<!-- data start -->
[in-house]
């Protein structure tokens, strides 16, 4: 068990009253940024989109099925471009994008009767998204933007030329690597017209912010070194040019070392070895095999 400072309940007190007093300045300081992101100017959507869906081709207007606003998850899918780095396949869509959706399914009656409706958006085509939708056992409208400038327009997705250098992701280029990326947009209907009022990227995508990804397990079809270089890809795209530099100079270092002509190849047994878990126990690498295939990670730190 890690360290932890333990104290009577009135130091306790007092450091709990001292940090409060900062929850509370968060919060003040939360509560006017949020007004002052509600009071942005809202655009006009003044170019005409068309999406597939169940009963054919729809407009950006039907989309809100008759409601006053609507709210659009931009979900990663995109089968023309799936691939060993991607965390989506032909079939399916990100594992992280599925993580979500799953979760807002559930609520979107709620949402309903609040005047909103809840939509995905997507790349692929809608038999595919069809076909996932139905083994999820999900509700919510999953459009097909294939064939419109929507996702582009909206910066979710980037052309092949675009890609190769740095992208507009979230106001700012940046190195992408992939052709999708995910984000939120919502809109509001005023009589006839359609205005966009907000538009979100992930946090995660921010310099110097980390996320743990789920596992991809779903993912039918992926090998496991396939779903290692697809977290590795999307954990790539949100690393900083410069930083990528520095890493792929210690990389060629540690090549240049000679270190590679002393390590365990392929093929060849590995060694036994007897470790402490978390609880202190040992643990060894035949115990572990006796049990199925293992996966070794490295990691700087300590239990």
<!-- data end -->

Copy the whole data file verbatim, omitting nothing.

[in-house]
């Protein structure tokens, strides 16, 4: 068990009253940024989109099925471009994008009767998204933007030329690597017209912010070194040019070392070895095999 400072309940007190007093300045300081992101100017959507869906081709207007606003998850899918780095396949869509959706399914009656409706958006085509939708056992409208400038327009997705250098992701280029990326947009209907009022990227995508990804397990079809270089890809795209530099100079270092002509190849047994878990126990690498295939990670730190 890690360290932890333990104290009577009135130091306790007092450091709990001292940090409060900062929850509370968060919060003040939360509560006017949020007004002052509600009071942005809202655009006009003044170019005409068309999406597939169940009963054919729809407009950006039907989309809100008759409601006053609507709210659009931009979900990663995109089968023309799936691939060993991607965390989506032909079939399916990100594992992280599925993580979500799953979760807002559930609520979107709620949402309903609040005047909103809840939509995905997507790349692929809608038999595919069809076909996932139905083994999820999900509700919510999953459009097909294939064939419109929507996702582009909206910066979710980037052309092949675009890609190769740095992208507009979230106001700012940046190195992408992939052709999708995910984000939120919502809109509001005023009589006839359609205005966009907000538009979100992930946090995660921010310099110097980390996320743990789920596992991809779903993912039918992926090998496991396939779903290692697809977290590795999307954990790539949100690393900083410069930083990528520095890493792929210690990389060629540690090549240049000679270190590679002393390590365990392929093929060849590995060694036994007897470790402490978390609880202190040992643990060894035949115990572990006796049990199925293992996966070794490295990691700087300590239990």